We begin submerged in water. We awaken to the image of silt and then, from the depths of the ocean, we emerge, almost as if rising from baptism, and are introduced to an island. There are little signs of life—a snail crawling on a rock, the sound of birds, and a forest in the distance. Turbulent waters thrash violently in the peripheries of the frame. Against the rock, we see a shadow, extending and flexing. We gaze at images of what appears to be an abandoned resort, the sum of its parts inviting a question: Where are we?
This is how The Still Side begins.
The desolate landscape of the Capaluco—once a resort, a temporary haven, a place of leisure and pleasure—is now left empty. The reasons for its abandonment are visible through the architectural aftermath: cracked walls, broken chairs, dust everywhere, plants and water where there shouldn’t be. Morning announcements cut through the silence to announce the history of these spaces, a glimpse into its lively past and empty future. In each scene, life carves its way through the architecture: moss and vines grow on buildings, tubes funnel symphonies instead of water, curtains dance to the wind, and algae and fish create homes out of underwater pillars.
We experience these through the perspective of the Siyokoy, whose face is unknown but whose presence is asserted through its shadow. Often spoken of as a vile, man-eating sea creature, it is carried onto this island by a current that connects Manila and Mexico—an umbilical cord between countries with a shared history. Echoes of life are painted through the soundscape and one wonders if the Siyokoy understands the purpose these spaces once had. We explore parts of the island along with it as it leaves the ocean for land, abandoning its history and myth of violence. In a place that holds no competition or interference, its discomfort is transformed into peace; it becomes a pioneer species.
In the process of watching The Still Side, I cannot help but think of ecological succession: how biological communities change over time after a major disturbance. From the trees that fall in the middle of the forest to asteroids that wiped out the dinosaurs, these disturbances shake up the status quo within a community to be of service to life in the long run; a form of self-destruction for the common good; an annihilation that allows life to adapt and prevail.
The human condition is threatened by similar disturbances: collapse of the neoliberal economy, labor strikes, changes in the media, a global pandemic. Though these threats remind us that life is fickle, it is possible to live even in the presence of destruction and destitution. Revereza and Fusilier contemplate the sustainability of these architectural marvels in the face of time, nature, and evolution, but also express hope in the persistence of these structures, even if their revival in the hands of the human race remains unsure.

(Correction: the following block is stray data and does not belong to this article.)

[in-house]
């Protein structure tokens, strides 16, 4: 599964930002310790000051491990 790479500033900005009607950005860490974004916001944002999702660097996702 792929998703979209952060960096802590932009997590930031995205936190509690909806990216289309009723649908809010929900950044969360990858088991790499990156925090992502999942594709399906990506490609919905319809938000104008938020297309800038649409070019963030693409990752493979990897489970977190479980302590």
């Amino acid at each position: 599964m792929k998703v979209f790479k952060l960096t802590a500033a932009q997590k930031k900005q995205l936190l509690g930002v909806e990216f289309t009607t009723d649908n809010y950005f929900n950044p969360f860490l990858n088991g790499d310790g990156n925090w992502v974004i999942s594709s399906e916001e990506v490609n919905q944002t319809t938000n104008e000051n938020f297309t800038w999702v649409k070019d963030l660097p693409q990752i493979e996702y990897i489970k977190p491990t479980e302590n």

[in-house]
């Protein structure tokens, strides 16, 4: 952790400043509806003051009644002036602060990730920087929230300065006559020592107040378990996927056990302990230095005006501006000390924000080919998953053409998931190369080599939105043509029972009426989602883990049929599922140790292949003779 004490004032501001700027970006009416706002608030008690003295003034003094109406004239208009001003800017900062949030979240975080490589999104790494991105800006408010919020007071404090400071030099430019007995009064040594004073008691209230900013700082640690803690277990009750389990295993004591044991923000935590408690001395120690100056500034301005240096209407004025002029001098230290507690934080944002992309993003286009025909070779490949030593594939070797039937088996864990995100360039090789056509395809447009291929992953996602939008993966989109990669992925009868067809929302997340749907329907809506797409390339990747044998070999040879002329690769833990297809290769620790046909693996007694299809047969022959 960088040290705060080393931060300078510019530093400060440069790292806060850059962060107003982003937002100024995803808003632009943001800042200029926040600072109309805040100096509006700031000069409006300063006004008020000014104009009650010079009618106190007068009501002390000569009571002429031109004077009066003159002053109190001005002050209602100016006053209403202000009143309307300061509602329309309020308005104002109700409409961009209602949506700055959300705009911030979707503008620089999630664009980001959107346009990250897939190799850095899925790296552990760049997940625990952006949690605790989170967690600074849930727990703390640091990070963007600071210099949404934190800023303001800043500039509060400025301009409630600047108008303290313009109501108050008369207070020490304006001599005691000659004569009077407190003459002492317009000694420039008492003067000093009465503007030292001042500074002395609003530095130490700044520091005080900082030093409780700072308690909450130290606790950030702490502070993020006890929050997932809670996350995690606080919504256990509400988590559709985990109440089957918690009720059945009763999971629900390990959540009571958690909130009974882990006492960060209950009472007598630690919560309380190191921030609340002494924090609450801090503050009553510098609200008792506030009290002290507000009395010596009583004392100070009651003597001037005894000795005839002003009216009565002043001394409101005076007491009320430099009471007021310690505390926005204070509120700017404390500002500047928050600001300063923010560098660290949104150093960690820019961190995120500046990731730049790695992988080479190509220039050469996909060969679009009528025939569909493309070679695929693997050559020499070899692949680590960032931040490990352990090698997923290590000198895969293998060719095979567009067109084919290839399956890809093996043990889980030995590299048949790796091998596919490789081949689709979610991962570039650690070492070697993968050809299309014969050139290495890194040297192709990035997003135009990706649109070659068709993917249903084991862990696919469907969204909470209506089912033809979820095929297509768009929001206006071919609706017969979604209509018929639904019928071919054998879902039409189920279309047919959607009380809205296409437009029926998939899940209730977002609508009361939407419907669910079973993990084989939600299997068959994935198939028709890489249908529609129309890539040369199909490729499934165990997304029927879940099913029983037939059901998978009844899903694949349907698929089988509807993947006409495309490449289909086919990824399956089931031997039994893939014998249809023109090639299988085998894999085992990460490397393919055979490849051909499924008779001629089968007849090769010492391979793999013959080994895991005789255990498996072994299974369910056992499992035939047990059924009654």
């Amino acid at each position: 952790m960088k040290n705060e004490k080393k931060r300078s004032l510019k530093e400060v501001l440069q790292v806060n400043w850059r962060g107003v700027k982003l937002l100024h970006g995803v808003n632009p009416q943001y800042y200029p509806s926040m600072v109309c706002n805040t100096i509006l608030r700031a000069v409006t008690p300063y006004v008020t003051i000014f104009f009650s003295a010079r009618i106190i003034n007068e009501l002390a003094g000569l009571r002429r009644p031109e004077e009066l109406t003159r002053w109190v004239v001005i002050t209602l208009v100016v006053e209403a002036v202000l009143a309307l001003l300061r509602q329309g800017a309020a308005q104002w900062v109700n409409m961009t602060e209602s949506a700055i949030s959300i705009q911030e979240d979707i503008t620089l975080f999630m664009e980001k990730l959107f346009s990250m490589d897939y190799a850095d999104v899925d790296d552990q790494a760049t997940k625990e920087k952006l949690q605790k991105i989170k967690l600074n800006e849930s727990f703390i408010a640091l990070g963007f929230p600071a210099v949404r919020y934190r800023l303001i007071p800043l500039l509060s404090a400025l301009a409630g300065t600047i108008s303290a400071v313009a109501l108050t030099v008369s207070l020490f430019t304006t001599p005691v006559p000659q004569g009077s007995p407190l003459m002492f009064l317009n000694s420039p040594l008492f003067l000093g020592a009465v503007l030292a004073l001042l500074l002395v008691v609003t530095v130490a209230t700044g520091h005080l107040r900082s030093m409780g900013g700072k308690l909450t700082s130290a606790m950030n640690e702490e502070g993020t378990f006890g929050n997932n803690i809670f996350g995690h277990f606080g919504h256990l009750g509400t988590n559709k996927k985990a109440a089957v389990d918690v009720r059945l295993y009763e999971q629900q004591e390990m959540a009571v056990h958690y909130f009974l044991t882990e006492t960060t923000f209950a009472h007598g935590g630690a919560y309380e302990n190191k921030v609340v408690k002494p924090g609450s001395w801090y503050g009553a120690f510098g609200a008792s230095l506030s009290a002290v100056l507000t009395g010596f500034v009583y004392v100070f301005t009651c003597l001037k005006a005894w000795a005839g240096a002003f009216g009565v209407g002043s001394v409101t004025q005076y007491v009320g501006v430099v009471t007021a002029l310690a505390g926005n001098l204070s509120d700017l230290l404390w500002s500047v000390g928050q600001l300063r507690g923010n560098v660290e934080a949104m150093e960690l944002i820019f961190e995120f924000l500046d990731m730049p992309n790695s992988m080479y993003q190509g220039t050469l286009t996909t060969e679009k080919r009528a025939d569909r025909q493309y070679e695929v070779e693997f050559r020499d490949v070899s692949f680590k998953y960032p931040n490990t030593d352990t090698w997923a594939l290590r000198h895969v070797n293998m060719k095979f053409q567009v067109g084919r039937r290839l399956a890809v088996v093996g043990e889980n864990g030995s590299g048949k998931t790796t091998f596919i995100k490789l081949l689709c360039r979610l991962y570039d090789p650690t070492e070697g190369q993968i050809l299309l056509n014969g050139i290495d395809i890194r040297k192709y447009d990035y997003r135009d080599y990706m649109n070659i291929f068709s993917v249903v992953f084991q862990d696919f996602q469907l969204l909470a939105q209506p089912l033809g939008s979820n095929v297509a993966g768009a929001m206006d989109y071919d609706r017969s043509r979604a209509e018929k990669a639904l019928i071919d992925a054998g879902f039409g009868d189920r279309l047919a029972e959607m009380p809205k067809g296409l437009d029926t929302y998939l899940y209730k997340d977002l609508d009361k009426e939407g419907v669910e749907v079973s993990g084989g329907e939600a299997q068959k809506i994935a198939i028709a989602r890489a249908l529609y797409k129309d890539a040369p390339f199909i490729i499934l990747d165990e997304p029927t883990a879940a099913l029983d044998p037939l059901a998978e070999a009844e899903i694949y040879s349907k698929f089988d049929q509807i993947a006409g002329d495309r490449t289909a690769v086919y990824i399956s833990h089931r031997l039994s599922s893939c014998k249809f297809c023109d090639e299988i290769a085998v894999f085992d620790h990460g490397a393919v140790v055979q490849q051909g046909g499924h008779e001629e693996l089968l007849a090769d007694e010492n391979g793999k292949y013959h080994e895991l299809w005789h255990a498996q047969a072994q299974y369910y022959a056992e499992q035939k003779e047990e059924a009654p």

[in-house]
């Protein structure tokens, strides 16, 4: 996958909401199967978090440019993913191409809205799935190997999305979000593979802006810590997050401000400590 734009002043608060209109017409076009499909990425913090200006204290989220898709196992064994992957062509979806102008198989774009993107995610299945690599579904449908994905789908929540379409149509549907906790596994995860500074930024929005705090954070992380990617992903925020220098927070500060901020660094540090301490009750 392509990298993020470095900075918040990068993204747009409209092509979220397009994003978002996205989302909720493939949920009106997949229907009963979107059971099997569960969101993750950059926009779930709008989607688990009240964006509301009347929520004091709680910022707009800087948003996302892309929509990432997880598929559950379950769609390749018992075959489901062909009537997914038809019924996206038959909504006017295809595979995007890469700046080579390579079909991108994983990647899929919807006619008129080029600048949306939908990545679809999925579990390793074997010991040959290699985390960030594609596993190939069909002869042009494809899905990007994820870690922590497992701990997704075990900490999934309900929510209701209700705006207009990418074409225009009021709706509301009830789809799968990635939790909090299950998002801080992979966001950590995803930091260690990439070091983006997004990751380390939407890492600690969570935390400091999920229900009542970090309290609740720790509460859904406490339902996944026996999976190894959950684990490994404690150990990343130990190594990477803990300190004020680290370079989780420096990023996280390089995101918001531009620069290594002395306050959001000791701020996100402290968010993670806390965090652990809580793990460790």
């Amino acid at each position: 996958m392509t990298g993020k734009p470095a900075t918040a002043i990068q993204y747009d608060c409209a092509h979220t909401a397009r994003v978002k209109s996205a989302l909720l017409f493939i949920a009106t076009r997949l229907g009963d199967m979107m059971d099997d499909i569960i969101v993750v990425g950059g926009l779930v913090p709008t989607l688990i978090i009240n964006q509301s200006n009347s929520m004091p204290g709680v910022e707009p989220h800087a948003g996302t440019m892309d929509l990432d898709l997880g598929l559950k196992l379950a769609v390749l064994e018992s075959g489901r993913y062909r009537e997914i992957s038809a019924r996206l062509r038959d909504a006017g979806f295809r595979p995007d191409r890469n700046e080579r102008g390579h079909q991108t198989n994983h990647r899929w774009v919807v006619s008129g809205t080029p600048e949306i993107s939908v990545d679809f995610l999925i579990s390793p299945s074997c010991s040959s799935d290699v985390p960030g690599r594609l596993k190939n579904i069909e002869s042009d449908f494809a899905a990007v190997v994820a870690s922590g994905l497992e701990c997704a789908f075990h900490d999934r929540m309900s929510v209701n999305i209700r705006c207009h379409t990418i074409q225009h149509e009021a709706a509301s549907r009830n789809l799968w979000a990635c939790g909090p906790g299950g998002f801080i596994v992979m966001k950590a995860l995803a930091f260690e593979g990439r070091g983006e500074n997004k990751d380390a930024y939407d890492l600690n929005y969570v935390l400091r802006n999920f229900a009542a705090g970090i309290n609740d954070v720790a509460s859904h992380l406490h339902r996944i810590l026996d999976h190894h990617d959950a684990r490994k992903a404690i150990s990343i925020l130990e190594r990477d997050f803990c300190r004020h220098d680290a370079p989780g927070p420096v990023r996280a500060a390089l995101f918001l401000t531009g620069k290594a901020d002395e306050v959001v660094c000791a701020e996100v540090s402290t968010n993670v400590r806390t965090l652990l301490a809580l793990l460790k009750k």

In a way, the documentary captures this struggle to preserve life in a way that keeps its being, unlike in the colorful murals of animals, timeless but lifeless suspensions. By blurring the line between the artificial and the natural, The Still Side reveals how myth and reality can co-exist within the same space to tell larger and more complex truths about the politics and purpose of creation, preservation, and destruction of art and architecture. In the same way that each frame must be replaced by another for the film to move forward, we find our lives in the midst of an ecological succession—in order to keep on living, we must allow the current to carry us wherever we need to go; in medias res only until the next disturbance; an acknowledgement that life does not only occur in one place and that home can be many places.
Revereza’s experiences as an undocumented immigrant in the U.S. influence not only the subject matter of his films but the way his films are created. In his previous work such as Distancing (2019), No Data Plan (2019), and Disintegration 93-96 (2017), images are fleeting and ambient sound is overlaid with artificial ones. Motion is imperative and attachment often serves as baggage due the persistent threat of displacement, even if the assailant is absent from the frame. In each of his films, migration always means separation: from family, from the state, from earthly belongings, from his concepts of himself. Free from these tethers, Revereza was free to improvise and discover but also turned himself into a perpetual outsider; an anonymous and liminal figure whose life is reflected in his films only in fragments.
But in The Still Side, the usual shakiness in his camera, the body that is associated with this movement, is no longer running away from anything. In a way, Fusilier’s presence as a co-director allows Revereza to anchor himself in this fictional Mexico and this is reflected in the camera movements: how it lingers or slowly pans across the vast space. In this land where there is neither enemy nor friend, there is room to breathe and a chance to take time. Revereza and Fusilier are pioneers here and repurpose a space historically failed by the neoliberal, capitalist, and colonial society into a home where those unjustly treated by these systems can return to; a place where men can no longer treat each other like monsters.
Jason Tan Liwag